Author Archives: guozhang
“Neverland” or “networked publics”? : A review of “It’s complicated: The social lives of networked teens”
Posted by guozhang
A few months ago, I started collecting data for my Ph.D dissertation. Since I study interpersonal and group behavior in multiplayer online games, I got quite involved in the online forums of my studied game. I also interviewed many gamers via Skype text chat. As I expected, most of these gamers are teens (aged 14 to 17).
Their stories are not so different from my assumption: They love their parents but they want to escape from the “boring” family lives; they crave for friendships but they struggle with finding “true friends” in school; they look forward to love and romance but they are afraid of responsibilities; they expect to grow up but they are scared of the “cold” adult world.
What is out of my expectation is how Internet and social media have become a “natural” part of teens’ social lives. Many of these teens described how disappointed they felt with their offline lives but how wonderful those friends they made online; and how they felt restricted at home and at school but how much freedom they enjoyed in social media platforms. Those “cool” places – Facebook, Youtube, Tumbler, Snapchat, Instagram, online games, etc.— become Peter Pan’s “Neverland” where they can fly and “never grow up.”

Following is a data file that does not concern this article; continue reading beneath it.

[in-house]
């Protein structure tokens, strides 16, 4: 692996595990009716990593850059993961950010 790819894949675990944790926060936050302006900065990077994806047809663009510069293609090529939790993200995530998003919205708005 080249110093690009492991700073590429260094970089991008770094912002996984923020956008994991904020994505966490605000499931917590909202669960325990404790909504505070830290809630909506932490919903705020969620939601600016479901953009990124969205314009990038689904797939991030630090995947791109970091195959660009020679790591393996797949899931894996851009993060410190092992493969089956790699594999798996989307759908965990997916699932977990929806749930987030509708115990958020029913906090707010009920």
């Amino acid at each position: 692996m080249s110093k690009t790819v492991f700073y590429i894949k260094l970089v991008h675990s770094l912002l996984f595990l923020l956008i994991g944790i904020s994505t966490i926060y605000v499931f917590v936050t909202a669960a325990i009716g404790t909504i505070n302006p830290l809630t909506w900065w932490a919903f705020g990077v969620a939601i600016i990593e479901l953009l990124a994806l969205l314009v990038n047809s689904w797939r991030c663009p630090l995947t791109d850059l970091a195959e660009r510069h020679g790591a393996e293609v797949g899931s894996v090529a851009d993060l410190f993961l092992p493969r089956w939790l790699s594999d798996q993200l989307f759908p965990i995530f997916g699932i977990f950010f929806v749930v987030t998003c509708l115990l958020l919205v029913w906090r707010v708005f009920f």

But teens are not trying to live virtually or escape from the real world. Instead, Internet and social media compensate their living world and extend their social lives. Their social lives are more complicated than we, as adults, assume. They are also, sometimes, more self-conscious than we expect. I am very impressed by those teens’ stories. So I read danah boyd’s new book It’s complicated: The social lives of networked teens.
This book is definitely a good work to help adults understand the “mysterious” teens in the Internet Era. Its main goal is to depict young people’s experience of using social media, and the role of social media in shaping their lives. boyd’s work is based on two essential understandings: First, teenhood is an awkward period “between childhood and adulthood, dependence and independence” (p. 17), and the penetration of social media into many aspects of teens’ lives makes contemporary youth more complex than before. Second, many adults worry about youth engagement with social media, but few listen to teens’ stories or understand them from teens’ own stance. How teens use social media to make sense of the world around them may be very different from adults’ imagination.
Thus, one of the most important contributions of this book is its focus on the teens’ own voice. Drawing on rich qualitative and ethnographic material that she collected from 2003 to 2012—and interview data conducted from 2007 to 2010, boyd provides vivid images of the old and new impacts of social media on teens’ lives, and the quality that social media add to or take away from teens’ social lives. Based on detailed quotes from interviews and in-depth analysis of teens’ true stories, audience can better understand why and how teens use social media from teens’ own perspective.